The Role of Proximal Tubular Cells in the Early Stages of Diabetic Nephropathy
Giovani B Peres and Yara M Michelacci*
Department of Biochemistry, Paulista School of Medicine, Unifesp, São Paulo, SP, Brazil
- *Corresponding Author:
- Yara M Michelacci
Department of Biochemistry
Paulista School of Medicine
Unifesp, 100 04044-020 – São Paulo
Tel: 55-11- 5576-4438, extn 1187
E-mail: [email protected]
Received date: April 23, 2015; Accepted date: May 15, 2015; Published date: May 20, 2015
Citation: Peres GB, Michelacci YM (2015) The Role of Proximal Tubular Cells in the Early Stages of Diabetic Nephropathy. J Diabetes Metab 6:551. doi: 10.4172/2155-6156.1000551
Copyright: © 2015 Peres GB, et al. This is an open-access article distributed under the terms of the Creative Commons Attribution License, which permits unrestricted use, distribution, and reproduction in any medium, provided the original author and source are credited.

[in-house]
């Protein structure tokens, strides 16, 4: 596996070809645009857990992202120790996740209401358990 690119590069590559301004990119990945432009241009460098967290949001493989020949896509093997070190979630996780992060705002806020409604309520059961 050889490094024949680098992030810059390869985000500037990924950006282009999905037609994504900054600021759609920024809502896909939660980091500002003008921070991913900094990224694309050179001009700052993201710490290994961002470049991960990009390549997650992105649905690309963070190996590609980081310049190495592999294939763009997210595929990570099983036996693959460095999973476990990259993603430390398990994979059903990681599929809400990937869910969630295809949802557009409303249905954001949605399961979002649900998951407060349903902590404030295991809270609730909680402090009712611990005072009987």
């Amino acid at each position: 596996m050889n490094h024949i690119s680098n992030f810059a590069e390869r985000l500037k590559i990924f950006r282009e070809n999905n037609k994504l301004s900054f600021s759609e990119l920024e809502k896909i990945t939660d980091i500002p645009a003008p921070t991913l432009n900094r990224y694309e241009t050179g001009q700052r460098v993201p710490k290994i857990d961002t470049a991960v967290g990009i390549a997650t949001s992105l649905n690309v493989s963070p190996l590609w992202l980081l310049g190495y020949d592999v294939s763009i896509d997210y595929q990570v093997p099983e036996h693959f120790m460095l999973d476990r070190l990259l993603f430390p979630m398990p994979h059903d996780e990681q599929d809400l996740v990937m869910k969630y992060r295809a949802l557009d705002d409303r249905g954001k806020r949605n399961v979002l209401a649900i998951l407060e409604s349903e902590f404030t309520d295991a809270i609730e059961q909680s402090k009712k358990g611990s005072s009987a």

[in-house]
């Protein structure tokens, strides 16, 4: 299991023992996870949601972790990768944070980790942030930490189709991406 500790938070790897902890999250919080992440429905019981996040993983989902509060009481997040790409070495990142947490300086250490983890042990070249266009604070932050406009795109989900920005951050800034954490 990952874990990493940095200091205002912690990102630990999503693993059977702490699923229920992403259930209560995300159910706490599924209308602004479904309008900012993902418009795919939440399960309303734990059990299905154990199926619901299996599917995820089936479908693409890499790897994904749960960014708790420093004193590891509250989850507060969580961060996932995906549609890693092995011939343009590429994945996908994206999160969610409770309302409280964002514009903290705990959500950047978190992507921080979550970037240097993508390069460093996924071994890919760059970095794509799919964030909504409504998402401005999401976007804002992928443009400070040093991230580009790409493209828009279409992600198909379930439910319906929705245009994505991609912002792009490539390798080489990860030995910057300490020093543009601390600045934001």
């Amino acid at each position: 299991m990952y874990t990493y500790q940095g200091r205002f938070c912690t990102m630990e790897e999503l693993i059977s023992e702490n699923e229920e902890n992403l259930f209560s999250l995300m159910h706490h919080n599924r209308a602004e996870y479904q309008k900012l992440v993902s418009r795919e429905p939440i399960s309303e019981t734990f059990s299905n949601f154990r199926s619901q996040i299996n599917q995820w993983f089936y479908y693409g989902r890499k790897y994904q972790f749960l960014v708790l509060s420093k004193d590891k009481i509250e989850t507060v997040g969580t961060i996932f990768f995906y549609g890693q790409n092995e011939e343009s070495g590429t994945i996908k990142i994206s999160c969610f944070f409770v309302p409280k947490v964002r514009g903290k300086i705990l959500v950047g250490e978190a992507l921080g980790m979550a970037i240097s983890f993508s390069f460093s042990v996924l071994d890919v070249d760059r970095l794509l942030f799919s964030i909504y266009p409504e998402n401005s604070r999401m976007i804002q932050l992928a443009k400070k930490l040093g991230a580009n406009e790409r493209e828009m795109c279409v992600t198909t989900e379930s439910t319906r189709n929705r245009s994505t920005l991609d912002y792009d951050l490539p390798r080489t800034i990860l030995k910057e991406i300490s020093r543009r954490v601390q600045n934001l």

The present paper reviews the role of proximal tubular cells in the early stages of diabetic nephropathy. The chronic hyperglycemia that occurs in diabetes mellitus may have different effects on different cells, and some kidney cell types may be injured earlier than others. Recent findings point towards a relevant involvement of proximal tubular cells in the early stages of diabetic nephropathy. As normal urine contains very low amounts of proteins, while proteinuria occurs in kidney diseases, it was believed that the glomerular filtration barrier was capable of preventing the passage of proteins. Nevertheless, recent data indicate that the primary filtrate does contain albumin and other proteins, which possibly are reabsorbed by tubular cells. So, the increased albuminuria that occurs in diabetic nephropathy and other renal diseases could result, at least in their early stages, from defective tubular processing. The participation in this process of the receptors megalin, cubilin, and the newborn Fc receptor (FcRn) is discussed, regarding both protein transcytosis and lysosomal digestion. The processing and urinary excretions of sulfated polysaccharides are also briefly considered.